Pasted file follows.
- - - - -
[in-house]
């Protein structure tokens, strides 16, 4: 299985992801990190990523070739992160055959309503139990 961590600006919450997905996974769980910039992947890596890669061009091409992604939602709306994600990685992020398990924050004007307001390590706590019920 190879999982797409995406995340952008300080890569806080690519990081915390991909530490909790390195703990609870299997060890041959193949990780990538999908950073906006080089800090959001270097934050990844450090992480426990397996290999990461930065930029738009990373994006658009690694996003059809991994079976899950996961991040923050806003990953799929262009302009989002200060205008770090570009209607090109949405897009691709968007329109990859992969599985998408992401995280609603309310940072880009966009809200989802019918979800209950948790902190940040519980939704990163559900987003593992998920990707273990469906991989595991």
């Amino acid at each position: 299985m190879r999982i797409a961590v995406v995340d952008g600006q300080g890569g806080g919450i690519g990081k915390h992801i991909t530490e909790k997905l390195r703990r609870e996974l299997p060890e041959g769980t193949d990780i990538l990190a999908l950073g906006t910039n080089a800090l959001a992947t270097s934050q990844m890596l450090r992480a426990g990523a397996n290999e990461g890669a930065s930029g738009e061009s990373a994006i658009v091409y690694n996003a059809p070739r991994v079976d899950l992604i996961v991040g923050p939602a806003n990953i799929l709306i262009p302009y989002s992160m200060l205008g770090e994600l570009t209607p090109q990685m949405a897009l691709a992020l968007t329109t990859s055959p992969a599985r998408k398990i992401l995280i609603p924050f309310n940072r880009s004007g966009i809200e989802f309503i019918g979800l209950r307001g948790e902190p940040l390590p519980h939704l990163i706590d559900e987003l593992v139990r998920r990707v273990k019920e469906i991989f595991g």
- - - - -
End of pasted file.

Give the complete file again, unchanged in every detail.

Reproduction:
[in-house]
């Protein structure tokens, strides 16, 4: 299985992801990190990523070739992160055959309503139990 961590600006919450997905996974769980910039992947890596890669061009091409992604939602709306994600990685992020398990924050004007307001390590706590019920 190879999982797409995406995340952008300080890569806080690519990081915390991909530490909790390195703990609870299997060890041959193949990780990538999908950073906006080089800090959001270097934050990844450090992480426990397996290999990461930065930029738009990373994006658009690694996003059809991994079976899950996961991040923050806003990953799929262009302009989002200060205008770090570009209607090109949405897009691709968007329109990859992969599985998408992401995280609603309310940072880009966009809200989802019918979800209950948790902190940040519980939704990163559900987003593992998920990707273990469906991989595991």
């Amino acid at each position: 299985m190879r999982i797409a961590v995406v995340d952008g600006q300080g890569g806080g919450i690519g990081k915390h992801i991909t530490e909790k997905l390195r703990r609870e996974l299997p060890e041959g769980t193949d990780i990538l990190a999908l950073g906006t910039n080089a800090l959001a992947t270097s934050q990844m890596l450090r992480a426990g990523a397996n290999e990461g890669a930065s930029g738009e061009s990373a994006i658009v091409y690694n996003a059809p070739r991994v079976d899950l992604i996961v991040g923050p939602a806003n990953i799929l709306i262009p302009y989002s992160m200060l205008g770090e994600l570009t209607p090109q990685m949405a897009l691709a992020l968007t329109t990859s055959p992969a599985r998408k398990i992401l995280i609603p924050f309310n940072r880009s004007g966009i809200e989802f309503i019918g979800l209950r307001g948790e902190p940040l390590p519980h939704l990163i706590d559900e987003l593992v139990r998920r990707v273990k019920e469906i991989f595991g």